Fontane was writing at the time of the emergence of a mass market for fiction, in which the origins of today's publishing industry can be easily discerned, most notably in the privileging of profit over aesthetic concerns. Improved printing technology meant books and journals could be produced with increased ease. (This did not impress Fontane, who called modern editions "cheap and nasty".) Literacy rates were increasing, yet regard for high-quality literature was wavering; the Stiehl regulations of …

Johann Wolfgang von Goethe: The Artist’s Evening Song

Oh, for some inner creative force Through my mind, echoing! That through my hands might course A sap-filled blossoming. I only shudder, I only stutter, And yet can’t halt: at last, I feel I know you, Nature, And must hold you fast. When I think how all these years My powers have been growing, And where barren heath appeared Now streams of joy are flowing: How I yearn for you, Nature, then, And long for you, with faith and love! For me you’ll be the leaping fountain, A thousand springs will hurl above. And every single power In my mind you’ll heighten, And this narrow being-here To Eternity you’ll widen.
Translated by A. S. Kline

Totalitarianism: The Inversion of Politics

When Hannah Arendt published The Origins of Totalitarianism in 1951, World War II had ended and Hitler was dead, but Stalin lived and ruled. Arendt wanted to give her readers a sense of the phenomenal reality of totalitarianism, of its appearance in the world as a terrifying and completely new form of government. In the first two parts of the book she excavated hidden elements in modern anti-Semitism and European imperialism that coalesced in totalitarian movements; in the third part she explored the organization of those movements, dissected the structure of Nazism and Stalinist Bolshevism in power, and scrutinized the "double claim" of those regimes "to total domination and global rule." Her focus, to be sure, is mainly on Nazism, not only because more information concerning it was available at the time, but also because Arendt was more familiar with Germany and hence with the origins of totalitarianism there than in Russia. She knew, of course, that those origin…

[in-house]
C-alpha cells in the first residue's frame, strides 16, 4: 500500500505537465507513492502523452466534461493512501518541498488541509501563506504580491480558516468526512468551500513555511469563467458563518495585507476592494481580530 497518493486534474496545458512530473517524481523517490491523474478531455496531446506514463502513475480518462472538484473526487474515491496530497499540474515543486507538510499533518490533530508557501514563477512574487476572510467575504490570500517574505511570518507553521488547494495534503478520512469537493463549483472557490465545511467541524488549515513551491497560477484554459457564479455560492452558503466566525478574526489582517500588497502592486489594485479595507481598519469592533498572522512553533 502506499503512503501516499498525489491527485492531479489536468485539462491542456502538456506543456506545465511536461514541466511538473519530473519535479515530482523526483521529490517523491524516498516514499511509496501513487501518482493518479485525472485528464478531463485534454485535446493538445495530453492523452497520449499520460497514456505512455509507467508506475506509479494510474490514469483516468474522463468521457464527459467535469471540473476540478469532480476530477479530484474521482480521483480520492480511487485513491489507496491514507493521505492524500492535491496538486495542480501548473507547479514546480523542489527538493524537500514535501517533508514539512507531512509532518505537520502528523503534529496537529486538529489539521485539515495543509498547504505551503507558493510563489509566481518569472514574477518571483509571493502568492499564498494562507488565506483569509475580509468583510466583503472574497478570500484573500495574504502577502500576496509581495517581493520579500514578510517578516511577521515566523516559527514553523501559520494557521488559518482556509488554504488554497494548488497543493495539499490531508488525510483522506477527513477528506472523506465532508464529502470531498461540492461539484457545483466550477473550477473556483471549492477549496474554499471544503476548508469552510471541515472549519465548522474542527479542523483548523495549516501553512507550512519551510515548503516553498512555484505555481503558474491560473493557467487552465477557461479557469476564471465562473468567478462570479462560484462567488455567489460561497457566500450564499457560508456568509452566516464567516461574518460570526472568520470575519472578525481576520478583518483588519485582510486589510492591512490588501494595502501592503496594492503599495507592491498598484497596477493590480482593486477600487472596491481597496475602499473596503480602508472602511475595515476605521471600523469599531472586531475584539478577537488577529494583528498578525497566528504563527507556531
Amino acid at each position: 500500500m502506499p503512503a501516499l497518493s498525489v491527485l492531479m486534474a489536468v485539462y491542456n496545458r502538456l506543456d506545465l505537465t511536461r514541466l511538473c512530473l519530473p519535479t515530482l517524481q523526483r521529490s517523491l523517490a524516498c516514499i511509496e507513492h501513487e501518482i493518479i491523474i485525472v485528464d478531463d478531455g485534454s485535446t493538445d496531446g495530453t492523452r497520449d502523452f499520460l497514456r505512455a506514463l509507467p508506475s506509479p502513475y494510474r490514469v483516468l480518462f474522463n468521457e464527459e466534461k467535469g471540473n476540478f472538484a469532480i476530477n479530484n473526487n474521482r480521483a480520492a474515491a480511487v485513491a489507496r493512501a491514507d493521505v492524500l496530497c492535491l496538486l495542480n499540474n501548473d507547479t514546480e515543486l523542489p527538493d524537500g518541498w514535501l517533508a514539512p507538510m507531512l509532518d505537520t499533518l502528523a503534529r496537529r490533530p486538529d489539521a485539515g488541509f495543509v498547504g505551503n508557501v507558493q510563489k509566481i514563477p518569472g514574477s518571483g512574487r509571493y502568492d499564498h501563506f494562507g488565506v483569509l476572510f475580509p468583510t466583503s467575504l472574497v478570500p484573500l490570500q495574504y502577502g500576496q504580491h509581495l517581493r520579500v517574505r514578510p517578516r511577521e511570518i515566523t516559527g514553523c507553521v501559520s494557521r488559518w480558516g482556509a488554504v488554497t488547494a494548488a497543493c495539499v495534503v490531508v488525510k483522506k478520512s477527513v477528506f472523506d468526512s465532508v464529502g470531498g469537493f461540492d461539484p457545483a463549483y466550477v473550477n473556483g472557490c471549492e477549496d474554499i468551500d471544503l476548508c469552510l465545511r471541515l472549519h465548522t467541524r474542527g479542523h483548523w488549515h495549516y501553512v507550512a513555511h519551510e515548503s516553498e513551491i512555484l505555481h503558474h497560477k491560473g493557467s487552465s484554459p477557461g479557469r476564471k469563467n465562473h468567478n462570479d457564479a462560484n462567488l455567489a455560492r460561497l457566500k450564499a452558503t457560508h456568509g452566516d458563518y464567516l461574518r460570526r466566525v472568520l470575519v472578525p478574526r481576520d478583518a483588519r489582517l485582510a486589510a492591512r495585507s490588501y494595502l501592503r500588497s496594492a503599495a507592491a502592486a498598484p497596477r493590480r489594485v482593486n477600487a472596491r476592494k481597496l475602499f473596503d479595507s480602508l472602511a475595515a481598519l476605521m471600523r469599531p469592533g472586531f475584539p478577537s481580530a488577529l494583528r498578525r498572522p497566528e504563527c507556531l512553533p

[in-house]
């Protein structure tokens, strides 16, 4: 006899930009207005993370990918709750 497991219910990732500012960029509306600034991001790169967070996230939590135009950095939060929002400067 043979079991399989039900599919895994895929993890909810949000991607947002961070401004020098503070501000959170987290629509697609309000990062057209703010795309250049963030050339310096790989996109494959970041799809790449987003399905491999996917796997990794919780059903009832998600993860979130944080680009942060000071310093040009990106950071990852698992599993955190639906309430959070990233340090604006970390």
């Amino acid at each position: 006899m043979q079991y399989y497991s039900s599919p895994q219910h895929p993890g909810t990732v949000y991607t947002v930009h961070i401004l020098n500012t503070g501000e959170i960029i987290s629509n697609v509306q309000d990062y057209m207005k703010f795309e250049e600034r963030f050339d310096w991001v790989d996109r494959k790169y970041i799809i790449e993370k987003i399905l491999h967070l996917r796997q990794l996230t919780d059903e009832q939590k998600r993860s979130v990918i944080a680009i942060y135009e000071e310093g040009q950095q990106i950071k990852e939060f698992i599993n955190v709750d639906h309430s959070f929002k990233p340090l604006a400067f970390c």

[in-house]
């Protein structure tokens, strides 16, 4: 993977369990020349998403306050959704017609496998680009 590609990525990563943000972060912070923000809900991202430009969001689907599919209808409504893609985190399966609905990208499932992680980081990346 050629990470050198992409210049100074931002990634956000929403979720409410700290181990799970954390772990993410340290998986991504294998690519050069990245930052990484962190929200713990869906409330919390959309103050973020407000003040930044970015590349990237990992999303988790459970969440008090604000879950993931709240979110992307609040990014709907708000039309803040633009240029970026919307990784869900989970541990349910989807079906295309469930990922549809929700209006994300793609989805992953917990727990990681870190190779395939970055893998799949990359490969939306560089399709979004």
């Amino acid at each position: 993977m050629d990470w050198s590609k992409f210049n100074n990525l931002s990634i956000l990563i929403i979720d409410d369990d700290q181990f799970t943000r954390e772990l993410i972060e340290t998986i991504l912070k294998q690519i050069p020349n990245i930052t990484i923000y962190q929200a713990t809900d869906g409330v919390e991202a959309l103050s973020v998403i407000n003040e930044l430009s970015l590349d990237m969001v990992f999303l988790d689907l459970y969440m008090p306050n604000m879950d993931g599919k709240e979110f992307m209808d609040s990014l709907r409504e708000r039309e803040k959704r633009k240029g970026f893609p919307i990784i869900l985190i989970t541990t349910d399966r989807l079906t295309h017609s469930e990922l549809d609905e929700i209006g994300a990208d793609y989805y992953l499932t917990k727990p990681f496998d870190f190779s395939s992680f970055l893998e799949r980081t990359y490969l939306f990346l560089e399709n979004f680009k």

Friedrich Hölderlin: Ages of Life

Euphrates' cities and
Palmyra's streets and you
Forests of columns in the level desert
What are you now?
Your crowns, because
You crossed the boundary
Of breath,
Were taken off
In Heaven's smoke and flame;
But I sit under clouds (each one
Of which has peace) among
The ordered oaks, upon
The deer's heath, and strange
And dead the ghosts of the blessed ones
Appear to me.

English translation by David Constantine

A Public Man - Lord Byron

Francis Gastrell was very annoyed. He had bought a nice new house only to find hordes of uninvited guests tramping through his garden and helping themselves to sprigs and branches from his mulberry tree. These trespasses angered him so much that one day he took up an axe and chopped the tree down, thus removing the inconvenience. The visitors stopped coming, which in turn upset the villagers who relied on their money. They formed a gang, descended on Gastrell’s house, and smashed all his windows. With the score evened, things quieted down for a bit, at least until the town council decided to raise the taxes on the property, thus driving Gastrell into a renewed frenzy. Rather than pay the increased dues, the reverend (for Gastrell was a man of the cloth), chose to vacate the house and dismantle the entire building brick by brick and gable by gable. A fresh stump and a razed plot were all that remained to inform visitors that here had stood New Place, the handsome and spacious manor hou…